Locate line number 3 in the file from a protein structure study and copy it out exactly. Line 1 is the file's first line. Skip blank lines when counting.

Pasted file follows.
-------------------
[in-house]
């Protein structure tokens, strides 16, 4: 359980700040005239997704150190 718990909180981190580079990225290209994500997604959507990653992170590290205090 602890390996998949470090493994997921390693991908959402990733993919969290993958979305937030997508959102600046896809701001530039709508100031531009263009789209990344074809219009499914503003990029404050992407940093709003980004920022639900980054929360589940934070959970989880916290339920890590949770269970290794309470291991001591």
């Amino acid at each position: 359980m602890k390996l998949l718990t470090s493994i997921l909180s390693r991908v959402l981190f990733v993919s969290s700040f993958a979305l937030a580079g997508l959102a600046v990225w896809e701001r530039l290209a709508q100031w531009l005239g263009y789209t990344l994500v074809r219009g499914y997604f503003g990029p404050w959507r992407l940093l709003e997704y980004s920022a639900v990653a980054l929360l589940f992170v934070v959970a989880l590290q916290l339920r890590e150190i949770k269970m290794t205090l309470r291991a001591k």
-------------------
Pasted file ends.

């Amino acid at each position: 359980m602890k390996l998949l718990t470090s493994i997921l909180s390693r991908v959402l981190f990733v993919s969290s700040f993958a979305l937030a580079g997508l959102a600046v990225w896809e701001r530039l290209a709508q100031w531009l005239g263009y789209t990344l994500v074809r219009g499914y997604f503003g990029p404050w959507r992407l940093l709003e997704y980004s920022a639900v990653a980054l929360l589940f992170v934070v959970a989880l590290q916290l339920r890590e150190i949770k269970m290794t205090l309470r291991a001591k």